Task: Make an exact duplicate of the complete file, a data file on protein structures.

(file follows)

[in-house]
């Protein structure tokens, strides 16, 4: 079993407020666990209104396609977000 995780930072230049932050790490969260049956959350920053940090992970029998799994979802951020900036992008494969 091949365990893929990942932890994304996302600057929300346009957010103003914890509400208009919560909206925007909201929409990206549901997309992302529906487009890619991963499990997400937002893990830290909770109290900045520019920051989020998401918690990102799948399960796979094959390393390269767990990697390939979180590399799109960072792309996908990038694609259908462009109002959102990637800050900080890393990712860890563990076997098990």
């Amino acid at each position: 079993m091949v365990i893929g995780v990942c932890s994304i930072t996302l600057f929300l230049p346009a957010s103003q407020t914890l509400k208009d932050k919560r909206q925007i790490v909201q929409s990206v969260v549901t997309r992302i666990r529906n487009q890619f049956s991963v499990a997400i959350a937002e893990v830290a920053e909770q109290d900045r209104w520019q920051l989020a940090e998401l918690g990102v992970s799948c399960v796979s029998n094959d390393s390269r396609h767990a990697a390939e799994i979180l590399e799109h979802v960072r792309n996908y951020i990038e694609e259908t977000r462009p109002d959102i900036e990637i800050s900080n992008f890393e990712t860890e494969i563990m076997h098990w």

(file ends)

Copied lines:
[in-house]
């Protein structure tokens, strides 16, 4: 079993407020666990209104396609977000 995780930072230049932050790490969260049956959350920053940090992970029998799994979802951020900036992008494969 091949365990893929990942932890994304996302600057929300346009957010103003914890509400208009919560909206925007909201929409990206549901997309992302529906487009890619991963499990997400937002893990830290909770109290900045520019920051989020998401918690990102799948399960796979094959390393390269767990990697390939979180590399799109960072792309996908990038694609259908462009109002959102990637800050900080890393990712860890563990076997098990």
């Amino acid at each position: 079993m091949v365990i893929g995780v990942c932890s994304i930072t996302l600057f929300l230049p346009a957010s103003q407020t914890l509400k208009d932050k919560r909206q925007i790490v909201q929409s990206v969260v549901t997309r992302i666990r529906n487009q890619f049956s991963v499990a997400i959350a937002e893990v830290a920053e909770q109290d900045r209104w520019q920051l989020a940090e998401l918690g990102v992970s799948c399960v796979s029998n094959d390393s390269r396609h767990a990697a390939e799994i979180l590399e799109h979802v960072r792309n996908y951020i990038e694609e259908t977000r462009p109002d959102i900036e990637i800050s900080n992008f890393e990712t860890e494969i563990m076997h098990w």